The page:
The Supreme Court said Monday that it will not issue a ruling in a closely watched case over a New York gun regulation that barred transport of handguns outside the city, including to second homes and firing ranges.
In an unsigned opinion, the court said that the rollback of the rule by city and state officials after the court agreed to hear the case effectively ended the dispute without the justices needing to intervene.
It was the first Second Amendment case to reach the top court in nearly a decade. The justices have not waded into the highly charged debate over gun rights since expanding the reach of the Second Amendment in a pair of cases in 2008 and 2010.
Conservatives were hoping the court, which has a new 5-4 conservative majority, would use the New York case to limit regulations on firearms further. But the outcome of the case was telegraphed in December during oral arguments, when the court spent little time addressing the underlying constitutional questions raised by the New York regulation.
Justice Brett Kavanaugh, a President Donald Trump appointee who's known to have an expansive view of gun rights, wrote separately to say he agreed with the court's handling of the "procedural issues" raised by the case, but urged his colleagues to hear another Second Amendment case "soon."
Three of the court's Republican appointees, Justices Samuel Alito, Neil Gorsuch and Clarence Thomas, said they would not have dismissed the case. Alito, in an opinion joined by Gorsuch and in part by Thomas, wrote that by declining to rule in the case the court allowed itself to be "manipulated."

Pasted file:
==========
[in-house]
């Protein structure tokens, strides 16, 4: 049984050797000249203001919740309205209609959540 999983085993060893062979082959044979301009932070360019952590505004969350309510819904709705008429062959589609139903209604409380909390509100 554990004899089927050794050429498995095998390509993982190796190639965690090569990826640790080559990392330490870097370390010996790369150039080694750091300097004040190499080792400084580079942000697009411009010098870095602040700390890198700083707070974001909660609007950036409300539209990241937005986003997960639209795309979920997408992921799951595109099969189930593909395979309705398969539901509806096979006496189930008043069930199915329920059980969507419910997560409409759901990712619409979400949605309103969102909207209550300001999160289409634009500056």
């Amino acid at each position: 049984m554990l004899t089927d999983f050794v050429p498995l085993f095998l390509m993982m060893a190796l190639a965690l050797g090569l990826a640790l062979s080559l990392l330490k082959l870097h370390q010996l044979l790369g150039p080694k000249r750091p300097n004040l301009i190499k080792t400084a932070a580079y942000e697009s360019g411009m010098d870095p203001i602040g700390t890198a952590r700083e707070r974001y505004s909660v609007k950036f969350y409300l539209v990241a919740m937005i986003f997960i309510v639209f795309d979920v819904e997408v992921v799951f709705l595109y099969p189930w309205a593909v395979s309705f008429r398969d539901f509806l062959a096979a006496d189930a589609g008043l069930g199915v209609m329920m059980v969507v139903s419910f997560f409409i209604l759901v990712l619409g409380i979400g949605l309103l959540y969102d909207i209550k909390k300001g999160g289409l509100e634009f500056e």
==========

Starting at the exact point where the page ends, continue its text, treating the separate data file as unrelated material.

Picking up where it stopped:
While New York City had previously defended its gun regulation in court, once the Supreme Court agreed to review it, both city and state "sprang into action to prevent us from deciding this case," Alito, a George W. Bush appointee, wrote.
He added the the city's easing of the regulation did not necessarily grant the gun owners who brought the case all the relief that they had sought. He said the new measure still requires trips outside the city to be direct.
"What about a stop to buy groceries just before coming home? Or a stop to pick up a friend who also wants to practice at a range outside the City? Or a quick visit to a sick relative or friend who lives near a range?" Alito wrote.
Alito's comments echoed lines of argument raised in December.
The attorney for the gun owners, Paul Clement, had said during arguments that his clients could still be prosecuted for a simple coffee stop under the city's new rule. But Richard Dearing, who argued on behalf of New York, said there would be no such prosecutions.
The court's unsigned opinion explicitly declined to address controversies relating to the "new rule" over coffee stops and bathroom breaks.
The opinion also did not engage with the argument raised by the gun owners that they could seek financial damages based on the old rule, instead noting that those new issues would have to be raised first in the lower courts.
The case is New York State Rifle & Pistol Association v. City of New York, No. 18-280.